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'Stupid Study': Former Infosys Top Boss Defends Indian Techies

Comments from Mr Pai come at a time when the IT industry is undergoing uncertain times due to tightening of H-1B visa norms in the new Trump administration in the US.
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T V Mohandas Pai served as CFO at Infosys from 1994 to 2006.
T V Mohandas Pai served as CFO at Infosys from 1994 to 2006.

Highlights

  1. TV Mohandas Pai termed as 'total rubbish' a study by Aspiring Minds
  2. Survey said 95% Indian engineers unfit for software development jobs
  3. Mr Pai is a former chief financial officer of technology major Infosys
Indian IT industry veteran TV Mohandas Pai was once again seen defending Indian techies' capabilities. Mr Pai, former chief financial officer of technology major Infosys, termed as "total rubbish" a study by employability assessment company Aspiring Minds. The survey claimed that 95 per cent of engineers in the country are not fit to take up software development jobs. Mr Pai took to Twitter to say denounce the survey as a "stupid study". According to the study by Aspiring Minds, only 4.77 per cent candidates can write the correct logic for a programme - a minimum requirement for any programming job.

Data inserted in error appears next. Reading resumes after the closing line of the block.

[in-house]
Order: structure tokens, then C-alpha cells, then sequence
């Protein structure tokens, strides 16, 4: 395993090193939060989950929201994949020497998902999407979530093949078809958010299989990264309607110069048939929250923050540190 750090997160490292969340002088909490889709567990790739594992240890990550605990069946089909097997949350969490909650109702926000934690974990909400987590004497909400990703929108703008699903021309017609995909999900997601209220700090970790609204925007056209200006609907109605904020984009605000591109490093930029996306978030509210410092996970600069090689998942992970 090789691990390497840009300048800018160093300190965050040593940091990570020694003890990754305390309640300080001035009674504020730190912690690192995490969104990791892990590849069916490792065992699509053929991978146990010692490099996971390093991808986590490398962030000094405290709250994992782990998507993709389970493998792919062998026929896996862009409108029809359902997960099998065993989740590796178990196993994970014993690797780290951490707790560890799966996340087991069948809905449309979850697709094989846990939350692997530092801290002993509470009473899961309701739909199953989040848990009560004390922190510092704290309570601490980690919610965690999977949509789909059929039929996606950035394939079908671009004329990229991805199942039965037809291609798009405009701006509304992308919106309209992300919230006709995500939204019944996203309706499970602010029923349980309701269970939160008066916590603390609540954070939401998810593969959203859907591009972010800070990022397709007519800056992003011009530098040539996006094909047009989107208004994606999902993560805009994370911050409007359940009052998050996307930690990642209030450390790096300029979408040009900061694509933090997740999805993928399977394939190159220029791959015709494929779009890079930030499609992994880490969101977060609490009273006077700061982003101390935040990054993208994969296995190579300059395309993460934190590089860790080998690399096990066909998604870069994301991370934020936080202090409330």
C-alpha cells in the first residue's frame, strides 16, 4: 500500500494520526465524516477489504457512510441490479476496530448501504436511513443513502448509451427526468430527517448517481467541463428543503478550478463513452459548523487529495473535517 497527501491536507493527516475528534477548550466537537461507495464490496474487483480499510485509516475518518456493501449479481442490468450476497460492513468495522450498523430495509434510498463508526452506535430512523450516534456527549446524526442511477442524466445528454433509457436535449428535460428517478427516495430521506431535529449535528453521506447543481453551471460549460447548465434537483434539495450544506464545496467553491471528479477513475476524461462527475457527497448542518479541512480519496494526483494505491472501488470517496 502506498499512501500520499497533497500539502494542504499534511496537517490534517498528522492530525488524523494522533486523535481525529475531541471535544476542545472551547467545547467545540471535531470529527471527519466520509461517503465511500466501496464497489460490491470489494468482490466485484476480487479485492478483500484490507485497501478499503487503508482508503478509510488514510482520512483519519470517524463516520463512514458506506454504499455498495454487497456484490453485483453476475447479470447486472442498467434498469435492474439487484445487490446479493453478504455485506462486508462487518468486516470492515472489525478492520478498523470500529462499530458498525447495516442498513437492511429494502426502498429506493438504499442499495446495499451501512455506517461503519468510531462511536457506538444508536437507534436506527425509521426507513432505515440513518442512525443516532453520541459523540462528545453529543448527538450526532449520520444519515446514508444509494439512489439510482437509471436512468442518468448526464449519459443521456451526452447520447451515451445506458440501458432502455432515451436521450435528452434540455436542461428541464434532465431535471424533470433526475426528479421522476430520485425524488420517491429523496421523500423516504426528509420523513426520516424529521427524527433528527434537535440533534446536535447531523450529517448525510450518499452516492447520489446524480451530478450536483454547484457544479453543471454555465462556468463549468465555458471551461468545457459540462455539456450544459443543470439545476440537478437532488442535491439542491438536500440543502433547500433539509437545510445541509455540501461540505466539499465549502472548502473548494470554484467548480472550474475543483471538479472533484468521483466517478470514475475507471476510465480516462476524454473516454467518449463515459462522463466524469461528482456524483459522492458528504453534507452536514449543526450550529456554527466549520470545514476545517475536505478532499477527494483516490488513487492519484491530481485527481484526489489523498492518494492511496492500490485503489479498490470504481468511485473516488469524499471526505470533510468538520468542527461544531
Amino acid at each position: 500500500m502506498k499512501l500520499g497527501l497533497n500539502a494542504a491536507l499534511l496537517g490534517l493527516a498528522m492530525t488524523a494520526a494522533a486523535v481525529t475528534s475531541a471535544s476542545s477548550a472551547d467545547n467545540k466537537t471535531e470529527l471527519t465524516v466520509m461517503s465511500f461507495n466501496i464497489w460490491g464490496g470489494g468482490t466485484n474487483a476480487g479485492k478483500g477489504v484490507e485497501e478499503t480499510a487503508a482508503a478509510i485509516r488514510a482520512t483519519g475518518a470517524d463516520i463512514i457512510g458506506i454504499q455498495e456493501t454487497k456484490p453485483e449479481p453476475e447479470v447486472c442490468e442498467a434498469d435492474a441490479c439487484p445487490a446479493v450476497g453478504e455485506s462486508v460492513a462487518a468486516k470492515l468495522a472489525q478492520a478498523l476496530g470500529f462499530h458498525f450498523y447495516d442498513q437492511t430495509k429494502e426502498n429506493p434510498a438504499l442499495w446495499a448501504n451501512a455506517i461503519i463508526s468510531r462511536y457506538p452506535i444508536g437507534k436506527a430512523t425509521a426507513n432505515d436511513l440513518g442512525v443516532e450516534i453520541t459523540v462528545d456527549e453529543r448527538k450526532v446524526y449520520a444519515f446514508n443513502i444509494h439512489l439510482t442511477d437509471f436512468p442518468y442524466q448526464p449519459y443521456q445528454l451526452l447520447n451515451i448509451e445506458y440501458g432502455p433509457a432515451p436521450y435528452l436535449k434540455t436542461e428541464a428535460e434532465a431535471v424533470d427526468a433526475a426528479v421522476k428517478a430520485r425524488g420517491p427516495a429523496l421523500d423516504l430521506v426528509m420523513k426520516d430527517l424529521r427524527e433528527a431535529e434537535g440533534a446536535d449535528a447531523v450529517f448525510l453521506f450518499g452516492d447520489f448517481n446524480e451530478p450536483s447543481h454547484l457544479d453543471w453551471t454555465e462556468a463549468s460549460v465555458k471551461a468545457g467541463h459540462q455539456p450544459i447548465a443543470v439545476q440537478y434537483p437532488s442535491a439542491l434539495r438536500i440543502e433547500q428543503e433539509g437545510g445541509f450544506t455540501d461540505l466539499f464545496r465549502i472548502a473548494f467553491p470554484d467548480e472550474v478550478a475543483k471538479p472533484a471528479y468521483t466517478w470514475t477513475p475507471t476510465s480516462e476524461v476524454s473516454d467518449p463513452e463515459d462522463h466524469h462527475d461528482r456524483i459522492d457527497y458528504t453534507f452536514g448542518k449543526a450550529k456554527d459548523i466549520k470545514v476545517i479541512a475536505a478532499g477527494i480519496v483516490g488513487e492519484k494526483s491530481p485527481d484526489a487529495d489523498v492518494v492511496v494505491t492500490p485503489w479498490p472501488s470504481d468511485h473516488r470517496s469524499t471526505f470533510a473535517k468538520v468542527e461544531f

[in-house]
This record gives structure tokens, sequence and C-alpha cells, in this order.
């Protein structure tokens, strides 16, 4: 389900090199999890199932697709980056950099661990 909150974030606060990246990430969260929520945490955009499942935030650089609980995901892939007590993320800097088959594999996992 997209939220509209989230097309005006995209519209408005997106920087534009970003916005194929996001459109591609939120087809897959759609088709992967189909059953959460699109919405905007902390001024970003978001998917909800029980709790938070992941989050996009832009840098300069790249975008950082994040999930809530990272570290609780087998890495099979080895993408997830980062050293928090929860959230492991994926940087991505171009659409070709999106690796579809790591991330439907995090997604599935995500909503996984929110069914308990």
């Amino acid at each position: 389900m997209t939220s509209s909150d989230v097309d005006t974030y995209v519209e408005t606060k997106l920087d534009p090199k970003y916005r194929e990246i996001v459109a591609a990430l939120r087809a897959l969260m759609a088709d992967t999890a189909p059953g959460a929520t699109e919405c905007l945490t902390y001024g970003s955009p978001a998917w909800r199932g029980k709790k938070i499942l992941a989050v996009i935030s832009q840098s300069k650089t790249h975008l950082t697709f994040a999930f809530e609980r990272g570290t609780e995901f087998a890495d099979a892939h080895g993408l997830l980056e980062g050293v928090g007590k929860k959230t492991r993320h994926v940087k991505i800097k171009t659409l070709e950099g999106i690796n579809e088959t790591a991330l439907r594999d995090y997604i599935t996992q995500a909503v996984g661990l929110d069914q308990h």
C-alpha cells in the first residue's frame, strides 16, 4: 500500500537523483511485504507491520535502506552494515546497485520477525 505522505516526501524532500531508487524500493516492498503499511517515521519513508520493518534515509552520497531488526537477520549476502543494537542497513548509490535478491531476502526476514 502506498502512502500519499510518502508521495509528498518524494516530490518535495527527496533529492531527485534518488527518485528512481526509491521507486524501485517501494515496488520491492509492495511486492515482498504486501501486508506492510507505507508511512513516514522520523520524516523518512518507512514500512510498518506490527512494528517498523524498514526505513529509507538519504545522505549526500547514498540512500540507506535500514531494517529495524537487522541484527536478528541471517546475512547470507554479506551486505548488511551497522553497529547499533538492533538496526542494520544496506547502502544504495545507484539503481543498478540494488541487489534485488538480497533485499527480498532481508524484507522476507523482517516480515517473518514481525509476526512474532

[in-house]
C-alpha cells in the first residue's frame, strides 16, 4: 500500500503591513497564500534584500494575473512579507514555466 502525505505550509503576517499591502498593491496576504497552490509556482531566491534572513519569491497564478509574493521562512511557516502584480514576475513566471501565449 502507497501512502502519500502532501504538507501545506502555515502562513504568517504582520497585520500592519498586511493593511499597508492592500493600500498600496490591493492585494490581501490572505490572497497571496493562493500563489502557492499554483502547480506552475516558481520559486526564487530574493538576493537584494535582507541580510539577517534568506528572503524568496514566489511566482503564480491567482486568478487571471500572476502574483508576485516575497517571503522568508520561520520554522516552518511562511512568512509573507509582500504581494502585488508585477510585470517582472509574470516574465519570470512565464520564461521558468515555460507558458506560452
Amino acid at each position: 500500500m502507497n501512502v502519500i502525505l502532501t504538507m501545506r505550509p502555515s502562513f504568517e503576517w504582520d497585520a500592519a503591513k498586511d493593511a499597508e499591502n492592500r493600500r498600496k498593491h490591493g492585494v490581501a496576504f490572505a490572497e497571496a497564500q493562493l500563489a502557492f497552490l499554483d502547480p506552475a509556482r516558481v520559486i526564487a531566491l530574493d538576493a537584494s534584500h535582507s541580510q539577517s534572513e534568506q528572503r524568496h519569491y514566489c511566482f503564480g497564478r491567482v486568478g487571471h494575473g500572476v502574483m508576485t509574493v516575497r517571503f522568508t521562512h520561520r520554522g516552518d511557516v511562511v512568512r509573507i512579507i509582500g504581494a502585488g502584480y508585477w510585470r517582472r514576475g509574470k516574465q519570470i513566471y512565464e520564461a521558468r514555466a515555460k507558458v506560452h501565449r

The comments from Mr Pai, currently chairman of Manipal Global Education Services, comes at a time when the IT industry is facing uncertain times amid broad changes in technology landscape and tightening visa regimes in the US and other countries like Australia and Singapore. (Also read
Tightening H-1B visa norms a blessing in disguise for IT firms, says Mohandas Pai)

Another business leader Kiran Mazumdar Shaw backed Mr Pai's views. "I agree @TVMohandasPai I don't know where they get this inference from. In fact blue collar workers of the future are coders," said Ms Mazumdar-Shaw, founder, chairperson and managing director of biotechnology company Biocon,
 
Ms Mazumdar-Shaw also holds key positions in various industry, educational, government and professional bodies. She also serves as independent member on the board of Infosys, where Mr Pai served as CFO from 1994 to 2006.

Mr Pai had in February this year too expressed confidence in the abilities of Indian IT professionals, days after a top executive of a tech company said that many of them are not "trainable".

"It is very wrong to say 60-65 per cent Indian IT cannot be re-trained. It's a very wrong statement. In Indian IT, the average age (of employees) is 27 years," Mr Pai had said.

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